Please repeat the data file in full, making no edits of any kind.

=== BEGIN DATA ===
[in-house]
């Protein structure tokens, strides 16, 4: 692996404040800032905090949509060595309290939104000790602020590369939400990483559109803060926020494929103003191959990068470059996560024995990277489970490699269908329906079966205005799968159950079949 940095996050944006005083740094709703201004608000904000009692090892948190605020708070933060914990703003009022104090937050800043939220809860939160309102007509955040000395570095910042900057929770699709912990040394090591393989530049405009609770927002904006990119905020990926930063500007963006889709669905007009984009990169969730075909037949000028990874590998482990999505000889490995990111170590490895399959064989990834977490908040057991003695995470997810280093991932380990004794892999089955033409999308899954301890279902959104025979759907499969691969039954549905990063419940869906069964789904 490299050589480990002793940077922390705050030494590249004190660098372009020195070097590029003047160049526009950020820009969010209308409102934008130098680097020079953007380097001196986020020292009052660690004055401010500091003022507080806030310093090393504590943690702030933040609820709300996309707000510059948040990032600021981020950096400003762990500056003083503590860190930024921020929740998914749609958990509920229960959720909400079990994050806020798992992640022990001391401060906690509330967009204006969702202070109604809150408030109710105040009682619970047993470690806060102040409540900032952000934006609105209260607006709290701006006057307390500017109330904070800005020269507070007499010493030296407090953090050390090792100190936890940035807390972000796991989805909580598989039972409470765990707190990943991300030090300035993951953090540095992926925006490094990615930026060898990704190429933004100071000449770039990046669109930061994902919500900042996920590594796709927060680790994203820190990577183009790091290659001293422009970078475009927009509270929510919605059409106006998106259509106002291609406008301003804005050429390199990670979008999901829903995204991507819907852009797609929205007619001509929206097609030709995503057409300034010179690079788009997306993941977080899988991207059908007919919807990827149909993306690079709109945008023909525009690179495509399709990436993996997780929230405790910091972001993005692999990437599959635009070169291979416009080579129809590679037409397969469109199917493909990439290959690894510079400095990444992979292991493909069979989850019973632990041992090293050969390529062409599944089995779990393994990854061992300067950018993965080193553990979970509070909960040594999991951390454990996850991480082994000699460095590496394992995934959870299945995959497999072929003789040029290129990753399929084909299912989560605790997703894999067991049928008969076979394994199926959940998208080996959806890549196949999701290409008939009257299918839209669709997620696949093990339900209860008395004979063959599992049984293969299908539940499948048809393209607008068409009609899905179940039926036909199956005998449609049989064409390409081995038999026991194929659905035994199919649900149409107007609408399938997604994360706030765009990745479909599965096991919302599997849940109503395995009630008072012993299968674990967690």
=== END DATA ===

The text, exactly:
[in-house]
């Protein structure tokens, strides 16, 4: 692996404040800032905090949509060595309290939104000790602020590369939400990483559109803060926020494929103003191959990068470059996560024995990277489970490699269908329906079966205005799968159950079949 940095996050944006005083740094709703201004608000904000009692090892948190605020708070933060914990703003009022104090937050800043939220809860939160309102007509955040000395570095910042900057929770699709912990040394090591393989530049405009609770927002904006990119905020990926930063500007963006889709669905007009984009990169969730075909037949000028990874590998482990999505000889490995990111170590490895399959064989990834977490908040057991003695995470997810280093991932380990004794892999089955033409999308899954301890279902959104025979759907499969691969039954549905990063419940869906069964789904 490299050589480990002793940077922390705050030494590249004190660098372009020195070097590029003047160049526009950020820009969010209308409102934008130098680097020079953007380097001196986020020292009052660690004055401010500091003022507080806030310093090393504590943690702030933040609820709300996309707000510059948040990032600021981020950096400003762990500056003083503590860190930024921020929740998914749609958990509920229960959720909400079990994050806020798992992640022990001391401060906690509330967009204006969702202070109604809150408030109710105040009682619970047993470690806060102040409540900032952000934006609105209260607006709290701006006057307390500017109330904070800005020269507070007499010493030296407090953090050390090792100190936890940035807390972000796991989805909580598989039972409470765990707190990943991300030090300035993951953090540095992926925006490094990615930026060898990704190429933004100071000449770039990046669109930061994902919500900042996920590594796709927060680790994203820190990577183009790091290659001293422009970078475009927009509270929510919605059409106006998106259509106002291609406008301003804005050429390199990670979008999901829903995204991507819907852009797609929205007619001509929206097609030709995503057409300034010179690079788009997306993941977080899988991207059908007919919807990827149909993306690079709109945008023909525009690179495509399709990436993996997780929230405790910091972001993005692999990437599959635009070169291979416009080579129809590679037409397969469109199917493909990439290959690894510079400095990444992979292991493909069979989850019973632990041992090293050969390529062409599944089995779990393994990854061992300067950018993965080193553990979970509070909960040594999991951390454990996850991480082994000699460095590496394992995934959870299945995959497999072929003789040029290129990753399929084909299912989560605790997703894999067991049928008969076979394994199926959940998208080996959806890549196949999701290409008939009257299918839209669709997620696949093990339900209860008395004979063959599992049984293969299908539940499948048809393209607008068409009609899905179940039926036909199956005998449609049989064409390409081995038999026991194929659905035994199919649900149409107007609408399938997604994360706030765009990745479909599965096991919302599997849940109503395995009630008072012993299968674990967690």